Barbara Slate‘s Angel Love was one of the major inspirations for this project so I was delighted she agreed to answer my questions through email about its creation and her career — then and now. She had so many cool things to say!
Comicsgirl: What brought you to comics?
Barbara Slate: In the 70s, I created the first feminist greeting card line featuring a character called Ms. Liz. We sold over two million greeting cards. I appeared with Ms. Liz on the Today Show, and drew a Ms. Liz comic strip which appeared monthly in Cosmopolitan magazine. Ms. Liz was my obsession for nine years but competing with Hallmark was no easy task and for various other reasons, I was definitely looking for something else. So, when a friend suggested I contact Jenette Kahn, president at DC Comics, I did. Luckily, the timing was fortuitous. Jenette was looking to create a girl’s line of comics.
CG: What makes you prefer that over other forms of storytelling?
Slate: Comic books have it all! I can create my own characters, draw them, and write their stories. I think comic books are beautiful in their simplicity. Every month my work appears in a 24 page story produced on cheap paper and held together by staples! How lucky can a girl be?!
CG: What keeps you wanting to create comics?
Slate: I love telling stories. My latest graphic novel is Getting Married and Other Mistakes. I also love teaching teens and adults how to do a graphic novel. I find this work rewarding and it takes me all over the country as a teacher and speaker on the subject.
CG: How did Angel Love come about? It did seem like it was part of an era where DC Comics was trying new things.
Slate: In the early 80s, the comic book reader was 95% boys, 5% girls. Jenette and her staff liked Ms. Liz, so she asked me to create a character for DC Comics. Writing and drawing greeting cards is very different than comic books. Although Ms. Liz has a personality and point of view, she did not have the depth of a character like Angel Love where a Character Bible and Plotline were part of her backstory. I am forever grateful to Jenette. She handed me the Wonder Woman Bible to study and had her two vice presidents, Dick Giordano and Paul Levitz, teach me how to plot using color code. Then she introduced me to my editor, the amazing Karen Berger. In a month’s time, my education through DC Comics was like attending a four year college in how to do a comic book.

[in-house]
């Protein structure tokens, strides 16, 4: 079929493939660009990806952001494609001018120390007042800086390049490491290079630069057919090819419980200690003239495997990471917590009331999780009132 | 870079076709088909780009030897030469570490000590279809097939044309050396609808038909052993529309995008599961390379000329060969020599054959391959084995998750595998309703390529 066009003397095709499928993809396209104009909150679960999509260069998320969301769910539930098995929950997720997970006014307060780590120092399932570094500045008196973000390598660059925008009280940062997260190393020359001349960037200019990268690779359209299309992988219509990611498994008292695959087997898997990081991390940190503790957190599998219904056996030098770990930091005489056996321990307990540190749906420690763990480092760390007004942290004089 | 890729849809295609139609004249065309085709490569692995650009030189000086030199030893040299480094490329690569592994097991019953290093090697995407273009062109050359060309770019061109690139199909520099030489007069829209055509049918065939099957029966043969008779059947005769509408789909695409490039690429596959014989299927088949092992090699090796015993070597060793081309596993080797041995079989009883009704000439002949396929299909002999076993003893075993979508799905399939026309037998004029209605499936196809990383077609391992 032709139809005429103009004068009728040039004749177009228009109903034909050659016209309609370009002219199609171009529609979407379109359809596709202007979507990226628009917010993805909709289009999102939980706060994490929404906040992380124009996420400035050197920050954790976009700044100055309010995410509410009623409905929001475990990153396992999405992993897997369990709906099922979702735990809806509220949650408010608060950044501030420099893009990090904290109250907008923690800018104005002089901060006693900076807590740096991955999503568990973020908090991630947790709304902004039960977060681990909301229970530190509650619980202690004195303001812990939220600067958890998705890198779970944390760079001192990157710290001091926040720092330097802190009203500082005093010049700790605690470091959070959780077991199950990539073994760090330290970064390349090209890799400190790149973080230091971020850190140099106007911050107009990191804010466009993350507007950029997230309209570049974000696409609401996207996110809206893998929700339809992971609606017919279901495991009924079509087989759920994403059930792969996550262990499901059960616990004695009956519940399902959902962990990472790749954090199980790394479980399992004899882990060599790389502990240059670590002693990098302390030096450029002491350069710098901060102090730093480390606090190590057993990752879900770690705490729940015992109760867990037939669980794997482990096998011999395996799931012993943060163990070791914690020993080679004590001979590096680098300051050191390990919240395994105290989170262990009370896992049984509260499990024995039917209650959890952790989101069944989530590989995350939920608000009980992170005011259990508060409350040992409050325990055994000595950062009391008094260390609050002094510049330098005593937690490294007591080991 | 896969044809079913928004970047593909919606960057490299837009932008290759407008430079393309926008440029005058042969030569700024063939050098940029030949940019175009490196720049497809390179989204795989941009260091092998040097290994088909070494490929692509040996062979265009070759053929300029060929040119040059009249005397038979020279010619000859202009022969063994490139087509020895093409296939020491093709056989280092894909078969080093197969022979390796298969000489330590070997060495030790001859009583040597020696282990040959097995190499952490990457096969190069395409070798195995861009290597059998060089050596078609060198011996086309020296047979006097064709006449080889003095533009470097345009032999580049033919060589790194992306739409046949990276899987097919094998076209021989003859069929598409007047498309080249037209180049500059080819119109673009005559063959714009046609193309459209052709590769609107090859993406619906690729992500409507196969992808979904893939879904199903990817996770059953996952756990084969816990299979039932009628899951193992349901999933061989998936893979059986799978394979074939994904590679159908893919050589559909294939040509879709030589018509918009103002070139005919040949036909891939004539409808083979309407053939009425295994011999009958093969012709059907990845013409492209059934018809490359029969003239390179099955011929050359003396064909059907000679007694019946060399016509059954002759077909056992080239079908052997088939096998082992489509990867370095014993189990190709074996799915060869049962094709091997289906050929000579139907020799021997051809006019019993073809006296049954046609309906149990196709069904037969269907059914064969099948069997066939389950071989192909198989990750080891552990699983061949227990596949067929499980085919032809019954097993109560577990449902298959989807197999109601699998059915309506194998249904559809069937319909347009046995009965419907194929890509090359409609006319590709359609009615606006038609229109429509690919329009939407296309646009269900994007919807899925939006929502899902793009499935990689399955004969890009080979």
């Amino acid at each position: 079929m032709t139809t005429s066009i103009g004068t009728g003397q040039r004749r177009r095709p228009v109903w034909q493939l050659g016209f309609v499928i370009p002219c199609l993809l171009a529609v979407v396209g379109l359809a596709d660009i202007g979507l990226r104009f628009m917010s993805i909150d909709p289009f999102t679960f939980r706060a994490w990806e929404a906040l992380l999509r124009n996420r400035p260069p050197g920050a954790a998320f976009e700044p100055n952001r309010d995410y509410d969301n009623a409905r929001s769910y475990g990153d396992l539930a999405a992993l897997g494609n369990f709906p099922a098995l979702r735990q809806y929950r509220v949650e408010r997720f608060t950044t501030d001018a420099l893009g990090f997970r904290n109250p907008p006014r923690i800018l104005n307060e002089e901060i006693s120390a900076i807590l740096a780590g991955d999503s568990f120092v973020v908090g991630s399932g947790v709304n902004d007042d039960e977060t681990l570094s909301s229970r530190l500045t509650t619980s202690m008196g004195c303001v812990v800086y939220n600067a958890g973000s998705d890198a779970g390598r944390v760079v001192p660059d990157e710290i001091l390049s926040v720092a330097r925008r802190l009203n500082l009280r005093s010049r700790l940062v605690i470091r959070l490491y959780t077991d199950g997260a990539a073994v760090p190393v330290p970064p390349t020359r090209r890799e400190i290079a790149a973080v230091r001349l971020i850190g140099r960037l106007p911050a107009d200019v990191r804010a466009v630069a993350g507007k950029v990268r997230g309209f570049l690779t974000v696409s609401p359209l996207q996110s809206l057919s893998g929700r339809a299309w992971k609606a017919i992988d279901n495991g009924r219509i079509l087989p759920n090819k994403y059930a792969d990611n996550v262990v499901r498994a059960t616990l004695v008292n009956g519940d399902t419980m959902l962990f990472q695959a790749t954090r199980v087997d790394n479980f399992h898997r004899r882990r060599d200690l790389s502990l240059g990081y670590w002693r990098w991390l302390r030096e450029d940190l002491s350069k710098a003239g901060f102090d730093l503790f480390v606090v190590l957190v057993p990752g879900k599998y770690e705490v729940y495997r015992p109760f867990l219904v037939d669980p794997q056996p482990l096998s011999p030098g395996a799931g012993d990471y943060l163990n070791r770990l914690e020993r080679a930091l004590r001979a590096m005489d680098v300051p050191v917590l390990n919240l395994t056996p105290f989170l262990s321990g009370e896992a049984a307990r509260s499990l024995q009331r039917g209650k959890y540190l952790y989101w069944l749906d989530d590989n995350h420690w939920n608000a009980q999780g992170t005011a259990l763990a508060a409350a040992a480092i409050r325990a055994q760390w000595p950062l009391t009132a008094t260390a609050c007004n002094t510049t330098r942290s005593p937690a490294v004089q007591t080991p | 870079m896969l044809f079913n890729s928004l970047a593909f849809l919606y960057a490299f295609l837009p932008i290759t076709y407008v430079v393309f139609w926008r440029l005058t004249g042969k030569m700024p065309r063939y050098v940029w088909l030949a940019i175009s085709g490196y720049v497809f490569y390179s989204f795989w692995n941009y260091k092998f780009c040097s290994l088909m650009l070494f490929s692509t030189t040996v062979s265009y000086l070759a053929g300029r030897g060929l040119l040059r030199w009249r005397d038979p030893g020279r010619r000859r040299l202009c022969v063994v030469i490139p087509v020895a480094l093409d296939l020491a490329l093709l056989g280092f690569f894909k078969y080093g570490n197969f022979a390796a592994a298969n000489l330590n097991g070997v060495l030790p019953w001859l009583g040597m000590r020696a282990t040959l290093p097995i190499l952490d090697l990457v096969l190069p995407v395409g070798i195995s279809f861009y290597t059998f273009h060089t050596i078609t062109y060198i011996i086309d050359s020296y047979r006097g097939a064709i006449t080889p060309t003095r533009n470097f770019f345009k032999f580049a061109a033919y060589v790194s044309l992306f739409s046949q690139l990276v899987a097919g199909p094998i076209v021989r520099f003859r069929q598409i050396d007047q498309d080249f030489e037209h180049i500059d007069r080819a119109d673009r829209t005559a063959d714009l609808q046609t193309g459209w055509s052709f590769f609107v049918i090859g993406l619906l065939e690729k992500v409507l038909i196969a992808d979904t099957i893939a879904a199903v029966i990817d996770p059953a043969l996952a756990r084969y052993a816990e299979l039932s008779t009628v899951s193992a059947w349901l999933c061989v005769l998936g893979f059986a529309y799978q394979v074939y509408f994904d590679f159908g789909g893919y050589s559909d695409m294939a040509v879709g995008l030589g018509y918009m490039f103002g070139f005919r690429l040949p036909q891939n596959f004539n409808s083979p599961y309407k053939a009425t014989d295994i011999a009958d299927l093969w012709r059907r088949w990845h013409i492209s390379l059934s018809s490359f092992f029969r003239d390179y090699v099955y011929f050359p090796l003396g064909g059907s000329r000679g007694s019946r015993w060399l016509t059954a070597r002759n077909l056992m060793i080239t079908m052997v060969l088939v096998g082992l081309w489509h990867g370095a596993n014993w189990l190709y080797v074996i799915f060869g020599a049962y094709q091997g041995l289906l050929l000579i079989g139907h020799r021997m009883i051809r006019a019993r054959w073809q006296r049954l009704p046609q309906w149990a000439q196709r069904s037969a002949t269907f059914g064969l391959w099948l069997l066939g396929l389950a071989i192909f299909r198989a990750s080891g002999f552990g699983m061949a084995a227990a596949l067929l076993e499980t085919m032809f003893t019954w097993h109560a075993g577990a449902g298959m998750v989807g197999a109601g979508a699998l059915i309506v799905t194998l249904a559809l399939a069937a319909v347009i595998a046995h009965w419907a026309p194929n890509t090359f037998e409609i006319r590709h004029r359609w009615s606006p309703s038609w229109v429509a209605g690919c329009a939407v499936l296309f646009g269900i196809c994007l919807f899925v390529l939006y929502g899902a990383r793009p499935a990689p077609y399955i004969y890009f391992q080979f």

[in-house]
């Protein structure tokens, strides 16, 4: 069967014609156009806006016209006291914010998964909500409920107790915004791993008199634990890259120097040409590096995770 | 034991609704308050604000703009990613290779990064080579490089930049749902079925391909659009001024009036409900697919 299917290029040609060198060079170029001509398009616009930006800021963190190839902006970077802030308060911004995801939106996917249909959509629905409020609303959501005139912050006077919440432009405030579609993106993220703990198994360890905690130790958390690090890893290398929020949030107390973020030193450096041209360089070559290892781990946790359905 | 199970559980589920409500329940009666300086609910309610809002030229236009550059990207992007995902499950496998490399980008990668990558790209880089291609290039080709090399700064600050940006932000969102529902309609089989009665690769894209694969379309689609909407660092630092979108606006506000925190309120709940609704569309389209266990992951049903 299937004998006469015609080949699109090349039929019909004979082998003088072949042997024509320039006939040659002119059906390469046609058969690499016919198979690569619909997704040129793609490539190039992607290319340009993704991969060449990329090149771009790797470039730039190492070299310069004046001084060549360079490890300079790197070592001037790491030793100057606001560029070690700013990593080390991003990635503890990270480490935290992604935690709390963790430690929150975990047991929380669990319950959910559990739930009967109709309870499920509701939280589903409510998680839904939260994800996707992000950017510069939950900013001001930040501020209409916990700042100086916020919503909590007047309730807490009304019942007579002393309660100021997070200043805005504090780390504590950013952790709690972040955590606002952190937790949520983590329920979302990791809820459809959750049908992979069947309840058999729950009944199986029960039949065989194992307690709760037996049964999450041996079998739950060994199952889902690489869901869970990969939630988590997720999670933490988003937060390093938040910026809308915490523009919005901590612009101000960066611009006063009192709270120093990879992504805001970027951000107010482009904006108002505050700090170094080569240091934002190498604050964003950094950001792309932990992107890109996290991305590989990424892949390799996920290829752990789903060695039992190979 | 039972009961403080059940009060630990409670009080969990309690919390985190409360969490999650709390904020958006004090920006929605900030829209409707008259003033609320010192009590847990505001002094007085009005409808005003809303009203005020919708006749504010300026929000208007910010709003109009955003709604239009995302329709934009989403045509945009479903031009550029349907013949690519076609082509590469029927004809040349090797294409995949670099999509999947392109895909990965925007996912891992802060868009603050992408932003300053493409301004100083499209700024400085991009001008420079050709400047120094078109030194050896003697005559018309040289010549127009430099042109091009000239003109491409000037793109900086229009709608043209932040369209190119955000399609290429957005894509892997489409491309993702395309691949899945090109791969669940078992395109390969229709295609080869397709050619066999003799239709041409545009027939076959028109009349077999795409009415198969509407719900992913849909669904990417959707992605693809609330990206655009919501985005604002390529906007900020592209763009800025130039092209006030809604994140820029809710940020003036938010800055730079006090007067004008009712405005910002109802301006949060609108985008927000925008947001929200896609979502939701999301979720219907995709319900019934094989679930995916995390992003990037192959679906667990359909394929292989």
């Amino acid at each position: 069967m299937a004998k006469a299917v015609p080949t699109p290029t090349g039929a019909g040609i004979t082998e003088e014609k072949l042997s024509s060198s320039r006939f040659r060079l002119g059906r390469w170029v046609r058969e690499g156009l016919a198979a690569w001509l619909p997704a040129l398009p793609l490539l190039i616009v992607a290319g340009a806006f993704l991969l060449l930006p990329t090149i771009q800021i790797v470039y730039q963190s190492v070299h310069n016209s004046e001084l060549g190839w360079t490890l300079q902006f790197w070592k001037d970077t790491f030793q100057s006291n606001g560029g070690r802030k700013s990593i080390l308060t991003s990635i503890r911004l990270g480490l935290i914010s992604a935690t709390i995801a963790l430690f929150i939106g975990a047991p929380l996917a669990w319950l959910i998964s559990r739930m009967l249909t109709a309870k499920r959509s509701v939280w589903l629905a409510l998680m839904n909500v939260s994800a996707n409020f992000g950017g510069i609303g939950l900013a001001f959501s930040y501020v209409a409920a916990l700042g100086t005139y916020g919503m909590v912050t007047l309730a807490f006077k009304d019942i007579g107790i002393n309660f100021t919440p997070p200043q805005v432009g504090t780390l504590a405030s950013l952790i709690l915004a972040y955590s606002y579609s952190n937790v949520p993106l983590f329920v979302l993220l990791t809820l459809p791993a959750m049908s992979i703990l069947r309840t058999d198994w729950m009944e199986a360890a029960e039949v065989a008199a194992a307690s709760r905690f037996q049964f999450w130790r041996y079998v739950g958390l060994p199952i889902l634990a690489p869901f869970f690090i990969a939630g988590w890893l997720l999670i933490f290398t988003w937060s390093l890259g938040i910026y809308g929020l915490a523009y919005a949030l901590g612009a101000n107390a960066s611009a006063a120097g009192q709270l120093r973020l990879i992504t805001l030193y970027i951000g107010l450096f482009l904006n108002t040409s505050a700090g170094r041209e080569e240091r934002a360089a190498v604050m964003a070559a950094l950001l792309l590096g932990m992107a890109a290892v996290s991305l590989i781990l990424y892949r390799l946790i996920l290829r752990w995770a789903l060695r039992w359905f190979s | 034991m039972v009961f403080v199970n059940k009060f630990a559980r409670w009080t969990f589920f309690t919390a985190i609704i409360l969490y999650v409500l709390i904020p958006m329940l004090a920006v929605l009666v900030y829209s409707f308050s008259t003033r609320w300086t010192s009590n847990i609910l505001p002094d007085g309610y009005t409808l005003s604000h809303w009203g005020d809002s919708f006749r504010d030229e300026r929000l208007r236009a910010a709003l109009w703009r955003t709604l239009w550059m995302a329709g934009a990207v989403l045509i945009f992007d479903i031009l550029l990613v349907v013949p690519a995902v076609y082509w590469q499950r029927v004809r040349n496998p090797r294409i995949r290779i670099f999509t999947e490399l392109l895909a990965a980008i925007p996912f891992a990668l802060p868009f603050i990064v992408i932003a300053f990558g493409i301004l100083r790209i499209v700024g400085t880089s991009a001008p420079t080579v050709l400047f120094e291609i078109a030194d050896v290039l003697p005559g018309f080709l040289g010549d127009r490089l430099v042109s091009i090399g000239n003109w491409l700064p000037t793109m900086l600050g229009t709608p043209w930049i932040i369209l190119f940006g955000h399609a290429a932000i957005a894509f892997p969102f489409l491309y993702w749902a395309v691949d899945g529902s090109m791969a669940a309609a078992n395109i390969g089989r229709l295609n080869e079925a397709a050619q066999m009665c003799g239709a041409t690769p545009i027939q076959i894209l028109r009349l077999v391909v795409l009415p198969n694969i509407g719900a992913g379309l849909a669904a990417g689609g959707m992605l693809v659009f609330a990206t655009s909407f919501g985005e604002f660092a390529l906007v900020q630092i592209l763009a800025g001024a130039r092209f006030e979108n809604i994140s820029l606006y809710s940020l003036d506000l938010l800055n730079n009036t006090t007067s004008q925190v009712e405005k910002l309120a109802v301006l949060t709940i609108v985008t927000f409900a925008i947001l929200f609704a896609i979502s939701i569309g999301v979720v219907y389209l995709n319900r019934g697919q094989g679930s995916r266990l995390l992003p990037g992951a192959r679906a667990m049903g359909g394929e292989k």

CG: I know you teach graphic novel workshops. I constantly hear from other teachers of sequential art classes that their classes are at least half female, if not more than half. Has that been your experience?
Slate: When I first started teaching, I was afraid there would be 15 super hero inspired boys but instead it was half boys and half girls. That is a wonderful thing to see. The super hero genre is usually about 15% of the class. My book You Can Do a Graphic Novel breaks down the steps so anybody can learn to do a comic book. It may not be a graphic novel that gets published by Marvel Comics, but it is a fun and rewarding process.
CG: Is it important to you to encourage girls specifically to make their own comics?
Slate: It’s a funny thing about being a woman in comics. There is an unwritten code that you are supposed to “empower girls.” When I first started, it was just me and Trina Robbins writing and drawing comics for Marvel Comics and DC. That was the time to encourage girls specifically to make their own comics. Today, I teach girls who are already empowered. I really don’t see the purpose of encouraging girls specifically over boys. Writing and drawing comics is an equal opportunity passion.
CG: What changes in comics overall have you seen in comics during your career?
Slate: Certainly, computers have changed the way comics are created, especially in coloring and lettering. Another big change is that the comic book reader is now 50% girls due mostly to the Japanese manga influence. When Angel Love hit the market in the 80s, there was no place for her in comic book stands. She was literally squeezed in between superheroes. It is disappointing to see that Marvel and DC Comics still have not embraced a line of comics for girls; however, mainstream publishers saw that kids love comics and have created their own divisions. The change is that they call them graphic novels.
My theory is that the name “comic books” was so demonized in the 50s, that main stream publishers thought if they changed the name to “graphic novels”, the mothers wouldn’t notice that their kids were really reading the dreaded comic book. (Will Eisner was the one who originally coined the name “graphic novel” with his publication of his book, A Contract with God.)
And it worked! Teachers today use comic books as a teaching tool. Librarians have special sections for the graphic novel. It is a proven way to get teens into the library. The movie industry uses the comic book series to create block buster movies and art critics take the genre seriously. Even mothers are encouraging their children to read comics.
Today, more and more women are writing their stories in graphic novel form. My dream is that one day there will be enough female graphic novelists that we will have our own section in a bookstore instead of being scattered everywhere amongst superheroes and novels. Yes, we’ve come a long way baby, but boy, we still have a long way to go.